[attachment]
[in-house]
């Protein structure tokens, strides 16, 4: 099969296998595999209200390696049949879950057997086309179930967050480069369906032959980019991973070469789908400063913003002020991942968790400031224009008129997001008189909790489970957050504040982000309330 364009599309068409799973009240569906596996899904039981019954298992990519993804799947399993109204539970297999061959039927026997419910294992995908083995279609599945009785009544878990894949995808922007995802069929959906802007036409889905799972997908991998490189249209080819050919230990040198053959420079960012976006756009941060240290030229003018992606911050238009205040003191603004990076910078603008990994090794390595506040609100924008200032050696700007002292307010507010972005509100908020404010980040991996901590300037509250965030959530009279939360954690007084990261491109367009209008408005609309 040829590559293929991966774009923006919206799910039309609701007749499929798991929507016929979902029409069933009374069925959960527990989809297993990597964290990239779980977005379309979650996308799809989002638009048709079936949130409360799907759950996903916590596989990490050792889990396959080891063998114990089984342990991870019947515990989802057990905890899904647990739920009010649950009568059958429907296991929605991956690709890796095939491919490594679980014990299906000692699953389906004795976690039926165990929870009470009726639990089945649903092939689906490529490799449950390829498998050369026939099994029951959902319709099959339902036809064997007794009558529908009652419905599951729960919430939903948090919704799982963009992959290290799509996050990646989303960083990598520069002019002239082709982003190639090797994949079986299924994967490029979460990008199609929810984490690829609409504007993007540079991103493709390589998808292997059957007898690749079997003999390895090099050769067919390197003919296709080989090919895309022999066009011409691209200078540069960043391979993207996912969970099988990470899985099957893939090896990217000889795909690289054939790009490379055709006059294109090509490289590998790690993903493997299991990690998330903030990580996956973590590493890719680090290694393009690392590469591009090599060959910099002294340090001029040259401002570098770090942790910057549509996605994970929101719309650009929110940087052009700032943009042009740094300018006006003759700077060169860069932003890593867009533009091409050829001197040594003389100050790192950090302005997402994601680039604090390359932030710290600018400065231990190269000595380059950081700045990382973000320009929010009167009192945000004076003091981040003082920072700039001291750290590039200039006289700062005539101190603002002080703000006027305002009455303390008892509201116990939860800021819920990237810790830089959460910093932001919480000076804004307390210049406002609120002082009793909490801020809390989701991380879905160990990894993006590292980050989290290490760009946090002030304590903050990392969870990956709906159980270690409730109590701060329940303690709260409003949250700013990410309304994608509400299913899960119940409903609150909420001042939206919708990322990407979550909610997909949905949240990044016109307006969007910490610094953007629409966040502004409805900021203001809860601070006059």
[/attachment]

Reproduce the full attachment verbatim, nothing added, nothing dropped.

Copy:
[in-house]
């Protein structure tokens, strides 16, 4: 099969296998595999209200390696049949879950057997086309179930967050480069369906032959980019991973070469789908400063913003002020991942968790400031224009008129997001008189909790489970957050504040982000309330 364009599309068409799973009240569906596996899904039981019954298992990519993804799947399993109204539970297999061959039927026997419910294992995908083995279609599945009785009544878990894949995808922007995802069929959906802007036409889905799972997908991998490189249209080819050919230990040198053959420079960012976006756009941060240290030229003018992606911050238009205040003191603004990076910078603008990994090794390595506040609100924008200032050696700007002292307010507010972005509100908020404010980040991996901590300037509250965030959530009279939360954690007084990261491109367009209008408005609309 040829590559293929991966774009923006919206799910039309609701007749499929798991929507016929979902029409069933009374069925959960527990989809297993990597964290990239779980977005379309979650996308799809989002638009048709079936949130409360799907759950996903916590596989990490050792889990396959080891063998114990089984342990991870019947515990989802057990905890899904647990739920009010649950009568059958429907296991929605991956690709890796095939491919490594679980014990299906000692699953389906004795976690039926165990929870009470009726639990089945649903092939689906490529490799449950390829498998050369026939099994029951959902319709099959339902036809064997007794009558529908009652419905599951729960919430939903948090919704799982963009992959290290799509996050990646989303960083990598520069002019002239082709982003190639090797994949079986299924994967490029979460990008199609929810984490690829609409504007993007540079991103493709390589998808292997059957007898690749079997003999390895090099050769067919390197003919296709080989090919895309022999066009011409691209200078540069960043391979993207996912969970099988990470899985099957893939090896990217000889795909690289054939790009490379055709006059294109090509490289590998790690993903493997299991990690998330903030990580996956973590590493890719680090290694393009690392590469591009090599060959910099002294340090001029040259401002570098770090942790910057549509996605994970929101719309650009929110940087052009700032943009042009740094300018006006003759700077060169860069932003890593867009533009091409050829001197040594003389100050790192950090302005997402994601680039604090390359932030710290600018400065231990190269000595380059950081700045990382973000320009929010009167009192945000004076003091981040003082920072700039001291750290590039200039006289700062005539101190603002002080703000006027305002009455303390008892509201116990939860800021819920990237810790830089959460910093932001919480000076804004307390210049406002609120002082009793909490801020809390989701991380879905160990990894993006590292980050989290290490760009946090002030304590903050990392969870990956709906159980270690409730109590701060329940303690709260409003949250700013990410309304994608509400299913899960119940409903609150909420001042939206919708990322990407979550909610997909949905949240990044016109307006969007910490610094953007629409966040502004409805900021203001809860601070006059």